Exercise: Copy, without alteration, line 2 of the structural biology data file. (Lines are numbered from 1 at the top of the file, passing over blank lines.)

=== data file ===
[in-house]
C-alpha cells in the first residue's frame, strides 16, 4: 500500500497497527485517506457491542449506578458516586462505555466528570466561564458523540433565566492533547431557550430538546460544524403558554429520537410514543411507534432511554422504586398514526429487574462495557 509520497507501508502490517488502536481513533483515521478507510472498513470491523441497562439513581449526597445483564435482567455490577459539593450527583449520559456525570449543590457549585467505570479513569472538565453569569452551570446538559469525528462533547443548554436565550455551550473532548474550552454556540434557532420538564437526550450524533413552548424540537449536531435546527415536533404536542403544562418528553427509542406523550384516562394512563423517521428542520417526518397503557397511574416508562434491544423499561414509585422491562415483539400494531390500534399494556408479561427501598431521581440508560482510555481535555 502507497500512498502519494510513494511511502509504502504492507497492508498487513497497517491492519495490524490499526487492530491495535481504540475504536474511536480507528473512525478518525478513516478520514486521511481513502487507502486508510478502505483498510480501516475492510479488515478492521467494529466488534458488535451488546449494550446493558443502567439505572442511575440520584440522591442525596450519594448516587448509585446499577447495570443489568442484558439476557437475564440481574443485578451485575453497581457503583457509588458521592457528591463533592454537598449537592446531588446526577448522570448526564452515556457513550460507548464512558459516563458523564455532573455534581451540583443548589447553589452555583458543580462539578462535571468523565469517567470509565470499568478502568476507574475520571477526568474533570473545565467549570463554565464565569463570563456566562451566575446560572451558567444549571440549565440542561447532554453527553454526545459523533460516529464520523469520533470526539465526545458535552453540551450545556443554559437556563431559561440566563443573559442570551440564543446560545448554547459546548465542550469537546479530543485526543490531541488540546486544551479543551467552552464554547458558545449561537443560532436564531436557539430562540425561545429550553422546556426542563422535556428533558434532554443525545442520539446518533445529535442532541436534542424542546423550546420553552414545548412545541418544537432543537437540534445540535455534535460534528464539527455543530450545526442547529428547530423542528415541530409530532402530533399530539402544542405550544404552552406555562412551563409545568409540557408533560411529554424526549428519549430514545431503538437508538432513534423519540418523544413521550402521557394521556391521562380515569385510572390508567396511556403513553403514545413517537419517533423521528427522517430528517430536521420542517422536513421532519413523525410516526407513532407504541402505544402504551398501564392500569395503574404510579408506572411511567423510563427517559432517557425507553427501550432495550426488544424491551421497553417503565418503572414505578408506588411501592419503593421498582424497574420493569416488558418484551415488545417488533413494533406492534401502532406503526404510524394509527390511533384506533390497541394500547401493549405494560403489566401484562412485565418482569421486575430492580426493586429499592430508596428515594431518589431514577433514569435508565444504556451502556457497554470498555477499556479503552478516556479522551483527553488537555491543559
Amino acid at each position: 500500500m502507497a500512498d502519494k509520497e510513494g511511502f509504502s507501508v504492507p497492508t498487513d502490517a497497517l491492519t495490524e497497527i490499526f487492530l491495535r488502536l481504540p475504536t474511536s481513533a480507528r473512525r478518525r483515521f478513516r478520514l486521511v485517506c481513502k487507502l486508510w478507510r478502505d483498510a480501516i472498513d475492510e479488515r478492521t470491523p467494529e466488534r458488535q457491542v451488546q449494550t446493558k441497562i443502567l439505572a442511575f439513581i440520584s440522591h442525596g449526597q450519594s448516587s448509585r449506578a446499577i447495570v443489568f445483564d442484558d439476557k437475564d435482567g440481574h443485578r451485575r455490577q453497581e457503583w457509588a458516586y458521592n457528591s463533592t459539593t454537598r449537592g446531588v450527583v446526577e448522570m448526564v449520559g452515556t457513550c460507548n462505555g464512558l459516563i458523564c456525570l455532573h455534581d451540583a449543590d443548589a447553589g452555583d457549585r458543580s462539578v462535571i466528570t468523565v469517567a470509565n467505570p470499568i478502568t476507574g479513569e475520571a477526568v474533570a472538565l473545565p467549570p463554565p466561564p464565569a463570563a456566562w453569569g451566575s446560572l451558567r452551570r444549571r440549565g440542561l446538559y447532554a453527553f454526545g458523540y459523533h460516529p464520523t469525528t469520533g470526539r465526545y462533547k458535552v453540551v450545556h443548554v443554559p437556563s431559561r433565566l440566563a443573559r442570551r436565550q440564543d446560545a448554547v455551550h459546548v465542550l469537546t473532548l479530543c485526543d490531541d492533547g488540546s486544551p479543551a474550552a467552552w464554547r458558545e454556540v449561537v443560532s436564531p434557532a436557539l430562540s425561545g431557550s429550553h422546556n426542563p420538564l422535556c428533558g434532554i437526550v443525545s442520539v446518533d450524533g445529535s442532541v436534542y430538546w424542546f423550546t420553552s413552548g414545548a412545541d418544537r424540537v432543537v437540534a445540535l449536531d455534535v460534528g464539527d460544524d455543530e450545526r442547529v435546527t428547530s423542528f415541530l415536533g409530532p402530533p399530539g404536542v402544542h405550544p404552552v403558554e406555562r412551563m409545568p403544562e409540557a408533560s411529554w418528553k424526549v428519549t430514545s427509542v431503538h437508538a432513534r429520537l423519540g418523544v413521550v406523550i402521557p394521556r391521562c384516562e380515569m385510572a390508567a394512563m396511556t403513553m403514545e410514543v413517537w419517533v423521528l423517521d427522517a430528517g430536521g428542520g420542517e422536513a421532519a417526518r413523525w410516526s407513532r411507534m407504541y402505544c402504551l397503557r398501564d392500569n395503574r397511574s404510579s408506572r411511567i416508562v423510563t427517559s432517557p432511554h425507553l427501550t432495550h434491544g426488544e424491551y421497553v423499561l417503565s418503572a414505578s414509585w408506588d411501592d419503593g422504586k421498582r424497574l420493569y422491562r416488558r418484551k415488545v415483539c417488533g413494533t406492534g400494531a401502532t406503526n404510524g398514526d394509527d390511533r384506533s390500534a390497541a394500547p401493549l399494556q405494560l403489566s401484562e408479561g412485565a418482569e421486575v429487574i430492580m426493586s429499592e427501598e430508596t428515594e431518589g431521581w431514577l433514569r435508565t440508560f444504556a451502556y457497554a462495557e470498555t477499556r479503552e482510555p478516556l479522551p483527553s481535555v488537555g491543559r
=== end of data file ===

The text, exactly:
C-alpha cells in the first residue's frame, strides 16, 4: 500500500497497527485517506457491542449506578458516586462505555466528570466561564458523540433565566492533547431557550430538546460544524403558554429520537410514543411507534432511554422504586398514526429487574462495557 509520497507501508502490517488502536481513533483515521478507510472498513470491523441497562439513581449526597445483564435482567455490577459539593450527583449520559456525570449543590457549585467505570479513569472538565453569569452551570446538559469525528462533547443548554436565550455551550473532548474550552454556540434557532420538564437526550450524533413552548424540537449536531435546527415536533404536542403544562418528553427509542406523550384516562394512563423517521428542520417526518397503557397511574416508562434491544423499561414509585422491562415483539400494531390500534399494556408479561427501598431521581440508560482510555481535555 502507497500512498502519494510513494511511502509504502504492507497492508498487513497497517491492519495490524490499526487492530491495535481504540475504536474511536480507528473512525478518525478513516478520514486521511481513502487507502486508510478502505483498510480501516475492510479488515478492521467494529466488534458488535451488546449494550446493558443502567439505572442511575440520584440522591442525596450519594448516587448509585446499577447495570443489568442484558439476557437475564440481574443485578451485575453497581457503583457509588458521592457528591463533592454537598449537592446531588446526577448522570448526564452515556457513550460507548464512558459516563458523564455532573455534581451540583443548589447553589452555583458543580462539578462535571468523565469517567470509565470499568478502568476507574475520571477526568474533570473545565467549570463554565464565569463570563456566562451566575446560572451558567444549571440549565440542561447532554453527553454526545459523533460516529464520523469520533470526539465526545458535552453540551450545556443554559437556563431559561440566563443573559442570551440564543446560545448554547459546548465542550469537546479530543485526543490531541488540546486544551479543551467552552464554547458558545449561537443560532436564531436557539430562540425561545429550553422546556426542563422535556428533558434532554443525545442520539446518533445529535442532541436534542424542546423550546420553552414545548412545541418544537432543537437540534445540535455534535460534528464539527455543530450545526442547529428547530423542528415541530409530532402530533399530539402544542405550544404552552406555562412551563409545568409540557408533560411529554424526549428519549430514545431503538437508538432513534423519540418523544413521550402521557394521556391521562380515569385510572390508567396511556403513553403514545413517537419517533423521528427522517430528517430536521420542517422536513421532519413523525410516526407513532407504541402505544402504551398501564392500569395503574404510579408506572411511567423510563427517559432517557425507553427501550432495550426488544424491551421497553417503565418503572414505578408506588411501592419503593421498582424497574420493569416488558418484551415488545417488533413494533406492534401502532406503526404510524394509527390511533384506533390497541394500547401493549405494560403489566401484562412485565418482569421486575430492580426493586429499592430508596428515594431518589431514577433514569435508565444504556451502556457497554470498555477499556479503552478516556479522551483527553488537555491543559